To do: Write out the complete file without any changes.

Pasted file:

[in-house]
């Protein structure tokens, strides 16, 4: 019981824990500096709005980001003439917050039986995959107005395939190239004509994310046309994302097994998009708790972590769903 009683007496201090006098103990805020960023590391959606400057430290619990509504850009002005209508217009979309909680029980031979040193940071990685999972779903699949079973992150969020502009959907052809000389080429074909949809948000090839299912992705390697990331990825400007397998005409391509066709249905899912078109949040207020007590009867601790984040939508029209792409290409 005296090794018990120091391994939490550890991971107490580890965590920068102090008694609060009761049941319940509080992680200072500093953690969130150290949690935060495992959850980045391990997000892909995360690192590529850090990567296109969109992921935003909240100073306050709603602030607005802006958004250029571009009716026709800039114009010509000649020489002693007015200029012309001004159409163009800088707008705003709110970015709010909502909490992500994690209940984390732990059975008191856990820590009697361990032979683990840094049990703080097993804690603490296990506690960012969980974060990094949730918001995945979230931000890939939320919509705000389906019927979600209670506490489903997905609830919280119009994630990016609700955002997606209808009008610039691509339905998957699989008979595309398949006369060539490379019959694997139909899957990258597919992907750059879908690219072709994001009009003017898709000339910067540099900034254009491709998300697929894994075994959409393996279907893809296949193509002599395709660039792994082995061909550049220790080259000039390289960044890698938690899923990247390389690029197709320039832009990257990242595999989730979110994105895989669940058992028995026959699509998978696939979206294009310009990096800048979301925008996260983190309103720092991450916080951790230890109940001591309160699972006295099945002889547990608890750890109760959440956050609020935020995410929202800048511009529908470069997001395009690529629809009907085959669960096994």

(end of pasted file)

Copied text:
[in-house]
């Protein structure tokens, strides 16, 4: 019981824990500096709005980001003439917050039986995959107005395939190239004509994310046309994302097994998009708790972590769903 009683007496201090006098103990805020960023590391959606400057430290619990509504850009002005209508217009979309909680029980031979040193940071990685999972779903699949079973992150969020502009959907052809000389080429074909949809948000090839299912992705390697990331990825400007397998005409391509066709249905899912078109949040207020007590009867601790984040939508029209792409290409 005296090794018990120091391994939490550890991971107490580890965590920068102090008694609060009761049941319940509080992680200072500093953690969130150290949690935060495992959850980045391990997000892909995360690192590529850090990567296109969109992921935003909240100073306050709603602030607005802006958004250029571009009716026709800039114009010509000649020489002693007015200029012309001004159409163009800088707008705003709110970015709010909502909490992500994690209940984390732990059975008191856990820590009697361990032979683990840094049990703080097993804690603490296990506690960012969980974060990094949730918001995945979230931000890939939320919509705000389906019927979600209670506490489903997905609830919280119009994630990016609700955002997606209808009008610039691509339905998957699989008979595309398949006369060539490379019959694997139909899957990258597919992907750059879908690219072709994001009009003017898709000339910067540099900034254009491709998300697929894994075994959409393996279907893809296949193509002599395709660039792994082995061909550049220790080259000039390289960044890698938690899923990247390389690029197709320039832009990257990242595999989730979110994105895989669940058992028995026959699509998978696939979206294009310009990096800048979301925008996260983190309103720092991450916080951790230890109940001591309160699972006295099945002889547990608890750890109760959440956050609020935020995410929202800048511009529908470069997001395009690529629809009907085959669960096994």